There are options for getting into Haines for example the community is connected via the Alaskan Highway, plane, the State Ferry system and private operaters such as Chilkat Cruises which I am able to comment on.There are three gauranteed crossings a day between Skagway and Haines. It is approximately 35 minutes each way and the schedule is...more
Owned by Tom & Liz Heywood, this is a nice small book store located right on Main Street between Helen's Gift Shop and Howser's IGA. They have a nice collection from artist with local interst and a smaller gneral fiction and paperback selection. Tickets to cultural events can often be purchased here as well. Their collection of note cards is quite...more
Helen's old fashioned Gift shop is a rare breed nowadays. The shop is not packed with goods that you can buy at any souvenier shop, but she will have most anything you would need to remember a trip to Haines. The store is sparse enough that you really can see and enjoy all that she has to offer. We purchased birch syrup here after reading an...more
This store is crammed with souviniers, scented items, and gift items. While many shop-a-holics and housewife types will just love the stacked ailses of scented soaps, candles, gift cards, and just about any souvenier you can imagine, it is the kind of place that makes me dizzy after about five minutes. If you need fresh flowers, this is where you...more
Someone in Haines decided to decorate this beautiful little tree along the highway about 20 miles from town. The tree just sits there and shared joy. This reminded me of the movement called Random Acts of Kindness - which can be found on-line. Haines wasn't the only place that I saw decorated Christmas trees out in the middle of nowhere.more
Tlingit indians have made their home in the Chilkat Valley for centuries. Storytelling is integral to the culture with ownership of the tales closely held. Lively theatrical presentations are staged weekly thoroughout summer at Ft. Seward. The storytelling group of the Chilkat Dancer's theatre troups use elaborate costumes and mask to bring Tlingit...more
Coming from eastern Canada where bears are not unheard of but definitely not as common as they are in the Yukon, it's a good thing that our friends were there to remind us of the very real possibility that we might encounter a bear during one of your hiking trips. Parks Canada has produced a very useful brochure that tells you first of all how to...more
50 Reviews and Opinions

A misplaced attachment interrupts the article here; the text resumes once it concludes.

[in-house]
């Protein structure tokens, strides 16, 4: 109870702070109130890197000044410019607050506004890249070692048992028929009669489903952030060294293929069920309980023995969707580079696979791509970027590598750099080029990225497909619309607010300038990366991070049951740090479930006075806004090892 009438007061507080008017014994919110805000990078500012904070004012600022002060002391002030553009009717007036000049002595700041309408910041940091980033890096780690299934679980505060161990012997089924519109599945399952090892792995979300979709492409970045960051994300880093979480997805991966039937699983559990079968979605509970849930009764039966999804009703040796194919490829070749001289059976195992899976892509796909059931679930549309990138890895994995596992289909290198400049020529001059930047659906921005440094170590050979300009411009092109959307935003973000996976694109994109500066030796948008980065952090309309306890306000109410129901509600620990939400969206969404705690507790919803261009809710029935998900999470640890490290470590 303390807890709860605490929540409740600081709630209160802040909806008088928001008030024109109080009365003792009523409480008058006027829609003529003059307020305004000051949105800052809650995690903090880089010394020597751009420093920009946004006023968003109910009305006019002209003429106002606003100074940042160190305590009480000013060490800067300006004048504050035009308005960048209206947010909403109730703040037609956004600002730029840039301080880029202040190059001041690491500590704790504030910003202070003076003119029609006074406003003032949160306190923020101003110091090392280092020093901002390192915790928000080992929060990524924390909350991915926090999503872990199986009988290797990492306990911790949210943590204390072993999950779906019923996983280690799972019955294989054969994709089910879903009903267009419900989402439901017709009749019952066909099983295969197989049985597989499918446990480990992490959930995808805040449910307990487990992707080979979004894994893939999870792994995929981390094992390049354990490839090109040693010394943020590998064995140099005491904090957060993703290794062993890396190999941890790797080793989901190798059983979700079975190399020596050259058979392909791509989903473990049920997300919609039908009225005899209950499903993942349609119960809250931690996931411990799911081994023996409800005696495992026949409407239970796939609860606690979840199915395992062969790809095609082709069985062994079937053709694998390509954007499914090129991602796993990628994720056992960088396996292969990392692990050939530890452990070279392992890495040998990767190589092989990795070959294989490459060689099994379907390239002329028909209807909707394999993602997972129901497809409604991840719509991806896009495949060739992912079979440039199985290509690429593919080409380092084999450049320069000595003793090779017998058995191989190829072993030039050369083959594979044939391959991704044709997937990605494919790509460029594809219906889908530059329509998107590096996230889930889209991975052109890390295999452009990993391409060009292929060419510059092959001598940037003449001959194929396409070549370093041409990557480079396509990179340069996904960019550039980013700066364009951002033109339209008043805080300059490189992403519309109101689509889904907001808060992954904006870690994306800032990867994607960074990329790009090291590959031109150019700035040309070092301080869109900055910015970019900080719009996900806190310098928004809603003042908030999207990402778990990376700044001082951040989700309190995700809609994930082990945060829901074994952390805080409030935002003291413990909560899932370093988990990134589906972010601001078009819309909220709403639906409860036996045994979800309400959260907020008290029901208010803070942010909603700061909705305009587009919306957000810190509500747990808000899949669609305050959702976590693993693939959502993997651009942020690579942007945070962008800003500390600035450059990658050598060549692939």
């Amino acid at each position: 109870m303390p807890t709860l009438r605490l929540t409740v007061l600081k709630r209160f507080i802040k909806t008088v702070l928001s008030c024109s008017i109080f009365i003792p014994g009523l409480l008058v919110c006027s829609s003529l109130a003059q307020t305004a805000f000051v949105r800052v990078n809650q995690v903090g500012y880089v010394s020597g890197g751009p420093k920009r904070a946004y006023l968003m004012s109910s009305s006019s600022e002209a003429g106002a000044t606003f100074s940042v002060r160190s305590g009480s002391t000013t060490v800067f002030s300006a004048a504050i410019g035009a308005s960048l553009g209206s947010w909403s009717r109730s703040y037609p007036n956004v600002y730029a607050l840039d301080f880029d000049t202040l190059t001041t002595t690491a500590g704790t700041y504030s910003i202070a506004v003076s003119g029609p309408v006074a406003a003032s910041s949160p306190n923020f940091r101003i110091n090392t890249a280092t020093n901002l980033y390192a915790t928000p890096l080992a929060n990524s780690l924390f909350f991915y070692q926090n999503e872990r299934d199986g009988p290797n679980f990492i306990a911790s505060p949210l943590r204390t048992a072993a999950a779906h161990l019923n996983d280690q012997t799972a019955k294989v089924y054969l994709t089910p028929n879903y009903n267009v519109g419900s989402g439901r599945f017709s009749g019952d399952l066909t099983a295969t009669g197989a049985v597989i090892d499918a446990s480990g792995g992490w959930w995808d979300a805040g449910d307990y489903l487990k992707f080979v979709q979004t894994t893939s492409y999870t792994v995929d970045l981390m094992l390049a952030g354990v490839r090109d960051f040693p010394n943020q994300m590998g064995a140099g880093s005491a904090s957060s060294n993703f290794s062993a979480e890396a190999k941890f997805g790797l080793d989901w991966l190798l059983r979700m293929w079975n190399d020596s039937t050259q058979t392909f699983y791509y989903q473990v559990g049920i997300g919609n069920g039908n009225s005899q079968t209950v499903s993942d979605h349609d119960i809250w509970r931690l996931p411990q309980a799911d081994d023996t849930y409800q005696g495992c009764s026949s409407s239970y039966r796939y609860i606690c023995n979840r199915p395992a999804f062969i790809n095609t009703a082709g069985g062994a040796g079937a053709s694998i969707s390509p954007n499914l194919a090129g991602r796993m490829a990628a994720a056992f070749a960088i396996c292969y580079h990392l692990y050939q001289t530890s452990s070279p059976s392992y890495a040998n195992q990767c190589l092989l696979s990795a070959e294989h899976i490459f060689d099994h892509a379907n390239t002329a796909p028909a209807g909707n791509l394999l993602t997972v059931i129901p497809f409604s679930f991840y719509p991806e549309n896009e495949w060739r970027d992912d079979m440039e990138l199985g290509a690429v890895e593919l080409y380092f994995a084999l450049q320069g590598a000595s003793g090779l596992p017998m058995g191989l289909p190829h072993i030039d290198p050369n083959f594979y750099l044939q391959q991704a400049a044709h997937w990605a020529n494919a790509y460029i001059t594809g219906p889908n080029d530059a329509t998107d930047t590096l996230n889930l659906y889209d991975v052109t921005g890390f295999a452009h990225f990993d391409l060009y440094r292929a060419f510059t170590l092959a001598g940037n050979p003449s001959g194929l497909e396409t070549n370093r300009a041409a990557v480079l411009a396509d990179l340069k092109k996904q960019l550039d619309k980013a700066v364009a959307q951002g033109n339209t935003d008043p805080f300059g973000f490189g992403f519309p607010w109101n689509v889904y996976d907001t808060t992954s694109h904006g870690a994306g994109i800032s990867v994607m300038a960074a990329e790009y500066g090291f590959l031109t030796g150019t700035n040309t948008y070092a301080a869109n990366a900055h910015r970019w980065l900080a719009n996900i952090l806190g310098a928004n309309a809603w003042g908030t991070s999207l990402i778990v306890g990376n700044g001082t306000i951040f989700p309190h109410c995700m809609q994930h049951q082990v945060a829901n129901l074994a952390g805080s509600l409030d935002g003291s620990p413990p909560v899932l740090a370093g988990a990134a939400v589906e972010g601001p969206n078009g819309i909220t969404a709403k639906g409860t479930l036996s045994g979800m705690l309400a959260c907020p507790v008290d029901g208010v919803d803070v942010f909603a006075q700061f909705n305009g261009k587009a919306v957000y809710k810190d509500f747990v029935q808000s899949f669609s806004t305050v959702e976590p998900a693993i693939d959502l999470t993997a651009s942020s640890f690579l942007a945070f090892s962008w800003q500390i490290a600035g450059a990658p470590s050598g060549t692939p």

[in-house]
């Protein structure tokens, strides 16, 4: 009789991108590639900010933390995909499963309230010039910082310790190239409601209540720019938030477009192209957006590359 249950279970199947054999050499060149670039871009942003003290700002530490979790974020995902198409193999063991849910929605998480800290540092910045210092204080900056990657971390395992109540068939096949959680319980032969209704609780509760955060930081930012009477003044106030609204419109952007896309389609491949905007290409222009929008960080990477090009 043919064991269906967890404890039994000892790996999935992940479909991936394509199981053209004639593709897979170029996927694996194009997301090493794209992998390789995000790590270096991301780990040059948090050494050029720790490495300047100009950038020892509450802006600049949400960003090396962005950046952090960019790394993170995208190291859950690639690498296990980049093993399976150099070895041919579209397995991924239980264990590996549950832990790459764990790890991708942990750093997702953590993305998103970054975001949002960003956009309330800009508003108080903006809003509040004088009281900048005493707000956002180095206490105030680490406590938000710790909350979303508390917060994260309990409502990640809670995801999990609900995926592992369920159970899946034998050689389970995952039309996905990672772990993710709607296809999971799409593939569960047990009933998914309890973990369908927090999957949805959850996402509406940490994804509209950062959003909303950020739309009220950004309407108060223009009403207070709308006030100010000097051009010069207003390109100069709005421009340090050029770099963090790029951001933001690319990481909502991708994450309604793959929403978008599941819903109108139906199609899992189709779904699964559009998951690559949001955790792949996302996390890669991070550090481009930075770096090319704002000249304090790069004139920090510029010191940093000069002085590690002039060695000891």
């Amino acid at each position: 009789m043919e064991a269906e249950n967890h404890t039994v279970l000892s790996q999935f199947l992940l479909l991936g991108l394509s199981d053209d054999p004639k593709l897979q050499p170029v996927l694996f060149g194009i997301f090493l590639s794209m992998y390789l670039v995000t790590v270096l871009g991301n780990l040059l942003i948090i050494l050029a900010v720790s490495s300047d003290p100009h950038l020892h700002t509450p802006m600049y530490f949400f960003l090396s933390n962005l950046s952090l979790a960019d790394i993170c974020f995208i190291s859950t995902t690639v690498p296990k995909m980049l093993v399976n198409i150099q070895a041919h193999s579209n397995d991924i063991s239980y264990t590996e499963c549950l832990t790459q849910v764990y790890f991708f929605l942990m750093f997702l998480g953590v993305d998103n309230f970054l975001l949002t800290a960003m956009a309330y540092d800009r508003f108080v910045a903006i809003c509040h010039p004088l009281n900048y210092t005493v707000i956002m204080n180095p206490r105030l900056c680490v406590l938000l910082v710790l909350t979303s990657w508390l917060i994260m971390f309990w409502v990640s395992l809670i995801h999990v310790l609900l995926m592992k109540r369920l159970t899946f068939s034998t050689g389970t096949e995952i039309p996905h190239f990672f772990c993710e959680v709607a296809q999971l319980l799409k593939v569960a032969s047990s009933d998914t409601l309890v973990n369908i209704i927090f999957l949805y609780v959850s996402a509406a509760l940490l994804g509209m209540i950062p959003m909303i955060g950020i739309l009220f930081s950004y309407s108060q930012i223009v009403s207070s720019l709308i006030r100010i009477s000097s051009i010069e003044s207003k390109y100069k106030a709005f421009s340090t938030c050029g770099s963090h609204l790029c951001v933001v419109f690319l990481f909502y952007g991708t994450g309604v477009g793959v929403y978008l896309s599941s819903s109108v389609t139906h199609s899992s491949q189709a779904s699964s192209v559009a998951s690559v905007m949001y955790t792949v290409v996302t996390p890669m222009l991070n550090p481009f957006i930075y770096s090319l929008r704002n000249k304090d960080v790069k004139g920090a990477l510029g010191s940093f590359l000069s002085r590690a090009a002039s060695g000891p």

Luggage and bags:
Maximum of two per person both of which will pass the carry-on test. Pack for half the trip. Do laundry if you need to, or better don't take anything you wouldn't wear twice and could combine to make a new outfit. Alaska is most definitely not a fashion show.
Clothing/Shoes/Weather Gear: Layers Layers Layers
Good hiking boots or very comfortable walking shoes with good soles and a waterproof shell are essential. You can even get by without a coat except in the winter. I didn't take a coat and I still found myself shedding layers, even after the first sunstantial fall cold snap and snow on the surrounding mountains. Take a fleece sweatshirt and long underwear and you are ready for anything nature has to offer from May to September.
Toiletries and Medical Supplies: Mosquito repellent, though I did't wear it or need it in september and we spent a fair amount of time in the woods. Meclizine for motion sickness. (Dramamine non-drowsy) makes you a little sleepy, but not hung over.
Photo Equipment: A zoom is really nice for wildlife shots. Binoculars are very useful.
This wooden bridge dates back to 1903, when a short-lived Gold Rush brought a slew of miners to the Kluane Lake area. Gold had been found in the Alsek River, so these men started panning for gold in creeks all around the lake. A wagon road had to be built to facilitate movement in the area, and the old Canyon Creek Bridge was part of it. It is said...more
The first people to call the Chilkat Valley (Haines, Alaska) home were the Tlingit Indians.Because the area which is now the bald eagle preserve has rivers that never froze over in the winter, they had yearly access to fish. Game and berries were also plentiful. Because their food and resources were abundant, they could spend more time on other...more
Haines has many do it your self activities, getting out and hiking, fishing, crabbing and just a lot of area to explore. This can be done with no guides and very little expense, just ask around or just do it! A great place to play is Chilkat state park and Chilkoot state park. Good camping, wildlife viewing, fishing and so on, the locals are happy...more
There are several spectacular hiking trails in the Haines area. The easiest trail is the Battery Point Trail which starts down the waterfront road past Port Chilkoot dock in Ft. Seward. Though it is classified as easy, it is difficult enough for a good workout. It winds up and down over the low ridges in a dense coastal forest and ends at a rocky...more
I was hoping to visit the Eagle Foundation and the Hammer Museum, however those places weren't open until June 1st. So if you're wanting to visit those places, as well as the Sheldon Jackson Museum, plan your trip for after the Memorial Day weekend...unless you just want to go for the Beer Festival!!!more